So…HOW does one go on after a betrayal? Only through the righteous strength of the Holy Spirit. Only through His Word, and prayer, and choosing to behave in ways that are consistent with holy living [no matter what the spouse is doing or what we think he is doing] can we overcome our sinful tendencies toward bitterness, jealousy, suspicion, and anger if a betrayal unfortunately occurs in the marriage.

I know it's painful. I know. The academic and theological tone of this essay is grounded in a close-up knowledge and experience of the devastation of adultery. It's the worst feeling to know your husband has sought after another. It is a direct violation of his body and your body. I've also seen that specific despair on the face on friends who have undergone the grievous process of adultery revealed. And yet, with God, restoration and forgiveness is possible.

 Here are some articles that may help.

Who is an Adulterer?

Healing From the Pain of Adultery

Forgiving Your Spouse after Adultery

Picking up the Pieces


  1. I suppose writing on the subject is best when one outcome is emphasized. However, a quick note to explain that you are acknowledging divorce as a possibility but not focusing on it here, might keep the comment section from getting flame-ey.

    As a young unmarried man, my preference is to exhort to divorce, but I recognize the need for this approach too. So I'm not arguing against it.

  2. In October 1997 I began to suspect my husband was unfaithful--not necessarily physically at that point but definitely attracted to another woman. That began the worst year of my life as I'd accuse and he'd deny, I'd offer proof and he'd explain it away, and I had to deal with this woman as part of our business. I descended into a deep depression and anxiety, sought counseling from a Christian woman, and in November 1998 my husband moved out to live with his paramour. During this time I prayed for his heart to be changed, for him to return to our marriage, for our kids to be protected, and many other issues. In fact, when I look back at that time in my life it seems like I spent more time in prayer than anything else. Nevertheless, the divorce became final, he married his paramour, they had a child, and life went on. For many years I felt like a victim, like nothing I did deserved divorce. In essence, I put myself on a pedestal and my ex in the gutter in an effort to help me deal with the devastation of a failed marriage. It wasn't until recently that I was convicted of how I contributed to the demise of my marriage. I usurped my husband's position. I did not treasure my marriage and had no concept of how to be a submissive wife. I used passive-aggressive behaviors to get my own way. Instead of working with him, I often worked against him. He had his own business and instead of supporting his efforts to provide for his family, I resented that he seemed to put the business ahead of us. I was brought low as I had to admit I was not a godly wife, even though I thought I was. For a long time I put the blame on the fact that my mom was not a good role model--she had at least one affair that I am aware of and treated my dad horribly. And even though none of that justifies my husband's actions, I came to understand that I was not the innocent victim either. Regardless of whether or not I had a good role model, I had scripture and it was my choice to obey or not. By the time I decided to follow God's word to mold me into the wife He wanted me to be, it was too late--my husband's heart was long gone.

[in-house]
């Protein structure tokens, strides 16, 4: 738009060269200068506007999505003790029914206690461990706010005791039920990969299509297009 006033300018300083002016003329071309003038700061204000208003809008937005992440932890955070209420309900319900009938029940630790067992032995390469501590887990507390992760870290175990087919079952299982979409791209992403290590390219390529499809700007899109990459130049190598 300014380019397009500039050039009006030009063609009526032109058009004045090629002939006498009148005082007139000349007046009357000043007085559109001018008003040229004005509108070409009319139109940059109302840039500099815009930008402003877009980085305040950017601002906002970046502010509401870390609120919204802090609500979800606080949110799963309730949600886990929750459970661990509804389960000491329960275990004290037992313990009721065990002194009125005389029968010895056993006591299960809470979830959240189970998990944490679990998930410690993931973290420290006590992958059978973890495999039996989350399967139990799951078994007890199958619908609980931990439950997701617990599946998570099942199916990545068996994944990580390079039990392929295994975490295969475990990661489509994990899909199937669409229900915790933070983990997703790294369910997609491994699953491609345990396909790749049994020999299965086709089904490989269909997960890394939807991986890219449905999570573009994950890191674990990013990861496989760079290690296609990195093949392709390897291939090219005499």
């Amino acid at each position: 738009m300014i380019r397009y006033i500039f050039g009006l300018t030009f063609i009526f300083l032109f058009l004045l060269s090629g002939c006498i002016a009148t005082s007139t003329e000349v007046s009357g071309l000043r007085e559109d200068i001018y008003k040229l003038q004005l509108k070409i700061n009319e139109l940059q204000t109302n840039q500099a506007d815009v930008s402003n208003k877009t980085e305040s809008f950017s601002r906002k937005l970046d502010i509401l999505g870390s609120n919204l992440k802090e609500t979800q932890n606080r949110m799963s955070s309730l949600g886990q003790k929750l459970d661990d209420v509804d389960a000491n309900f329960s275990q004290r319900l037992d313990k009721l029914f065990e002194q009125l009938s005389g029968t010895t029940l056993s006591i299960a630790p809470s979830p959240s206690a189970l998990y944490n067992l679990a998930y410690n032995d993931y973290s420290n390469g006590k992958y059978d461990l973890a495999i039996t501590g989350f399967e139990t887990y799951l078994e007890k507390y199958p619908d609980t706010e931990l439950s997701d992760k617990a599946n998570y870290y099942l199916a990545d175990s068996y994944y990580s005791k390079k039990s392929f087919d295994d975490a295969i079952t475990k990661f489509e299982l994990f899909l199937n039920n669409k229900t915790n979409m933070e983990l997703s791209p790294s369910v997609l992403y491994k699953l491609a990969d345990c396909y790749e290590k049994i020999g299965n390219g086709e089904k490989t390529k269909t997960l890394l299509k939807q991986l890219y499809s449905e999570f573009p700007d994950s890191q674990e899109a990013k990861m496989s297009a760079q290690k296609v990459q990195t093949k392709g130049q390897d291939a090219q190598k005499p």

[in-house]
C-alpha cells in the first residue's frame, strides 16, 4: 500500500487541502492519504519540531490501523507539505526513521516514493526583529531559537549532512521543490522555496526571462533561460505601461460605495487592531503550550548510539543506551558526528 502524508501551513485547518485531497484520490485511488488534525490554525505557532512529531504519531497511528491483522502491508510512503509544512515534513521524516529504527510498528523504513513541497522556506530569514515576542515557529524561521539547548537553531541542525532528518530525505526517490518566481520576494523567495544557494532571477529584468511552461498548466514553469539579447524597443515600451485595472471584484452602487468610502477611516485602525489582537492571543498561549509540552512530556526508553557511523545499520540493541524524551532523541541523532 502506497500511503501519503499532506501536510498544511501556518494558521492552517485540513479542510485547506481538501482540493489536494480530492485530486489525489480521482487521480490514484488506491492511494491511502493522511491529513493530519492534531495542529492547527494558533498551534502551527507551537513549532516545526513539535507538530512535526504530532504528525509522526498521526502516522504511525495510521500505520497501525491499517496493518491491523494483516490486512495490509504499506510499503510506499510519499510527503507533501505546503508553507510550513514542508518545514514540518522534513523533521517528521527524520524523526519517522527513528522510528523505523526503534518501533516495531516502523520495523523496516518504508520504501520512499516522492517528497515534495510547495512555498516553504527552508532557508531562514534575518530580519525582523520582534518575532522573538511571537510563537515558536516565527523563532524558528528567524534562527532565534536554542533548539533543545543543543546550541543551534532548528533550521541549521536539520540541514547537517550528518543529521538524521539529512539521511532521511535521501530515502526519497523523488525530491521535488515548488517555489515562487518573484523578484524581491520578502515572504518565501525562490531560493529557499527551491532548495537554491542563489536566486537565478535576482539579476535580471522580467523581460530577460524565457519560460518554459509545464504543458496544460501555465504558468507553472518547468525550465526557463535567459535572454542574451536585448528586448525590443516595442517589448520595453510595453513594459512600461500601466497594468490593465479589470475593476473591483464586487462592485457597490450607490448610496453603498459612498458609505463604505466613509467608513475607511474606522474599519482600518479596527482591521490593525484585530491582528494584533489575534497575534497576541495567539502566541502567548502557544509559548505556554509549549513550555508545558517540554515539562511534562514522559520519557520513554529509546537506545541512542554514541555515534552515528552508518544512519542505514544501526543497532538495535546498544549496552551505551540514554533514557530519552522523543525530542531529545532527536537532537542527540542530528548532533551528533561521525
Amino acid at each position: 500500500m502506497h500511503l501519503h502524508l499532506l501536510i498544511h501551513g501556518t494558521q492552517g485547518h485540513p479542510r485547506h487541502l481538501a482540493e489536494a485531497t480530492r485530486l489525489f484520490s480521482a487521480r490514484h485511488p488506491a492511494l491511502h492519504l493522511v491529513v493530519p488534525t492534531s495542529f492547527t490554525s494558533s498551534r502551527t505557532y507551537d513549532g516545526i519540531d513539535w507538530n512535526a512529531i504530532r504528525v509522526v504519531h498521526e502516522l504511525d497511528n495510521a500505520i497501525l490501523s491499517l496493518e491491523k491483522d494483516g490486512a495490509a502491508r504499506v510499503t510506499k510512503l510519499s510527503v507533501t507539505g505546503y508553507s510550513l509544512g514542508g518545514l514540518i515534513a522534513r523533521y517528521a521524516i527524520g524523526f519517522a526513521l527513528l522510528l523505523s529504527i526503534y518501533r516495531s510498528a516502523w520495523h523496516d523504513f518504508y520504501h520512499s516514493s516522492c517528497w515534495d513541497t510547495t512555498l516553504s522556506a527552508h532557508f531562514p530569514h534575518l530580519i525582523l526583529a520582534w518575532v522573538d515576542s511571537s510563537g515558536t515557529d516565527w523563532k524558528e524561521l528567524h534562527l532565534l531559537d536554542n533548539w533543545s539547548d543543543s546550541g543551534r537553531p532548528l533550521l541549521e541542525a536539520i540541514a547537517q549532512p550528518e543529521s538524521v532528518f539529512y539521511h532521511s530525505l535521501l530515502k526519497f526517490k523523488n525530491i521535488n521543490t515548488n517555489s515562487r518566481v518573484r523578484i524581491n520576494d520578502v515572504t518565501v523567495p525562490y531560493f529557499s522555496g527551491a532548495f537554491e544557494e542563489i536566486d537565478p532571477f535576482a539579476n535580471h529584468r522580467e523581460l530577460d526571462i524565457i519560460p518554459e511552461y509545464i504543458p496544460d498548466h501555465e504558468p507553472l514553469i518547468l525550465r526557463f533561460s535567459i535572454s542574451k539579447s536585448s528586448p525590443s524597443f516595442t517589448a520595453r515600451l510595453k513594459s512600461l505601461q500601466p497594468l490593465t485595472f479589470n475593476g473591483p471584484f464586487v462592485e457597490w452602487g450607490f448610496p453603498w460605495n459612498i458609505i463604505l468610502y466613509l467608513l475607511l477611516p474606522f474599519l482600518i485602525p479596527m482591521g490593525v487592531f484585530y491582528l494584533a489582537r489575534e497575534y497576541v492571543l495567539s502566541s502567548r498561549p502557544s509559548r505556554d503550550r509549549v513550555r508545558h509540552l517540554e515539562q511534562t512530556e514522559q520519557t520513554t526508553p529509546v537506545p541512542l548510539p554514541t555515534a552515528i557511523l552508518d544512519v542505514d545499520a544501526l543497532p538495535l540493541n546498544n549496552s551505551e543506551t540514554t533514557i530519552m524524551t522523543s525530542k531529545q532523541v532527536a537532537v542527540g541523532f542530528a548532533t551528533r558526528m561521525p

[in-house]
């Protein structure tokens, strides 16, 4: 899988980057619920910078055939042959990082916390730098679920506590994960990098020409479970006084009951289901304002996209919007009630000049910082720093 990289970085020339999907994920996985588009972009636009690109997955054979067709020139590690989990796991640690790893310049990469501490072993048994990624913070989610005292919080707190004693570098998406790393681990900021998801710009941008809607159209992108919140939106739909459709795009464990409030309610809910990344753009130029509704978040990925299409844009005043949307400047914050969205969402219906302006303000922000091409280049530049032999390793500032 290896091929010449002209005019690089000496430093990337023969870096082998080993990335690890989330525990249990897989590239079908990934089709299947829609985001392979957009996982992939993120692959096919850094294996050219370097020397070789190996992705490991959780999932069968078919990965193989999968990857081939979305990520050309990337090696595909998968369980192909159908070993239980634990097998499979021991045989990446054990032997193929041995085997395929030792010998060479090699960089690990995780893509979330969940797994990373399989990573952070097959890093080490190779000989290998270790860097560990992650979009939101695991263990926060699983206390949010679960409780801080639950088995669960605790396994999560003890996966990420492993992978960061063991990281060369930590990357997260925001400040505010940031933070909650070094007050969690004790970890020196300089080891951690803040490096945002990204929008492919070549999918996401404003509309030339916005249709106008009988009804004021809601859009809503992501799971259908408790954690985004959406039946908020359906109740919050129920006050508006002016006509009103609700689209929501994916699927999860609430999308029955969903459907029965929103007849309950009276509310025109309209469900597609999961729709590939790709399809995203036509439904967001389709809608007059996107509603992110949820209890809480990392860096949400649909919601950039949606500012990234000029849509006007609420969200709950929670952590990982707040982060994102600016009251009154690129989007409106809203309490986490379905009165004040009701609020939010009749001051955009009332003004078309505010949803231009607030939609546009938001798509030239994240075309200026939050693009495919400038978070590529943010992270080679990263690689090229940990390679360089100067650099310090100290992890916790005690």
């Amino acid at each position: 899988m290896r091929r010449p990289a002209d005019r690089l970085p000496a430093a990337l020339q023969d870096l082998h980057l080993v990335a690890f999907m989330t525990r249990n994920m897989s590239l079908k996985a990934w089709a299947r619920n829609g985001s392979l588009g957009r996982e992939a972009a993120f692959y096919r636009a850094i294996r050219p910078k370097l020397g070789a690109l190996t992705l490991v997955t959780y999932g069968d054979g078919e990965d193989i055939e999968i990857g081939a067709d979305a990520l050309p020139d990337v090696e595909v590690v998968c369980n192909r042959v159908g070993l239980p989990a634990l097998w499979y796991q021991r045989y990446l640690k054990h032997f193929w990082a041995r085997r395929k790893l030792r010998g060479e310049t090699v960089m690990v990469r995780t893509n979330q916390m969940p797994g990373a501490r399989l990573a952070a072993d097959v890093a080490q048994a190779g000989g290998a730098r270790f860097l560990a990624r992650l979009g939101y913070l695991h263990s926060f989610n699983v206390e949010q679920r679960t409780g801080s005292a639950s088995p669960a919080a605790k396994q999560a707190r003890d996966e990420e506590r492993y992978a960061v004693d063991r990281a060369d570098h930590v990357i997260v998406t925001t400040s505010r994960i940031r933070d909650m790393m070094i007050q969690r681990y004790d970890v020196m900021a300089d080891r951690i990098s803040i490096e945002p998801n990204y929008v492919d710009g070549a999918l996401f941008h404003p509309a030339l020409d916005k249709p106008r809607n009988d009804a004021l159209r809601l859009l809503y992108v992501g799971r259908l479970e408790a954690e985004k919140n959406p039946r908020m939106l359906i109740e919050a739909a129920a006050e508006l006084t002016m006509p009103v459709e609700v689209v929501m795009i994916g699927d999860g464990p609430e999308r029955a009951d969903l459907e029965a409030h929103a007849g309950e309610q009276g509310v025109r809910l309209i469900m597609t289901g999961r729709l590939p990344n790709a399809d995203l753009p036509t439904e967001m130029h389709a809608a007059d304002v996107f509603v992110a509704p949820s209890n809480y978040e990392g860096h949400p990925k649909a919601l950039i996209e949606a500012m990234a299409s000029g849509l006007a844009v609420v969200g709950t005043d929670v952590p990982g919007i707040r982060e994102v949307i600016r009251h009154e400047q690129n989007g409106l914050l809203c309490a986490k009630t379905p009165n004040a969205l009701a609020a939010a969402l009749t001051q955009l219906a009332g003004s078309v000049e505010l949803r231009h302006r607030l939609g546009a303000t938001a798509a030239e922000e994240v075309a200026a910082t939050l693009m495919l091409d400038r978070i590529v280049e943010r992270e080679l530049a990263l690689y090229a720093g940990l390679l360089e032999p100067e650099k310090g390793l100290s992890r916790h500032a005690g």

It's been 18 years since that horrible year of discovering my husband's affair, and for most of those years I've prayed for a second chance--not with my husband since he's remarried but perhaps with a mature Christian man. But God has not allowed this to happen. For a few years I had a male friend that I did things with but I found out he was a recovering homosexual who had no interest in anything beyond friendship. He also has bipolar issues that made friendship difficult, and we drifted apart.

    I'm sorry to ramble...this is still a tender spot in my heart. However, I am saying all of this to make the point that without God, I don't know how I would have gotten through this. I often think that without God I'd probably have hung out in bars and parties searching for a man. I may even be remarried. But I would not trade that for the spiritual growth and maturity I have experienced, the blessings God has abundantly provided in spite of my awful self, and the peace I have because I have been faithful to His leading instead of going my own way.

    1. Hi Linda, thank you for that very heartfelt and sensitive testimony. I am sure many women will be blessed by it. Thanks for giving praise to God throughout. He really does work all for the good of those who love Him- as you testified to :)

    2. Wow Linda,
      That was hard to read and powerful. Your humility points to the power and work of the Lord.
      Thanks for sharing,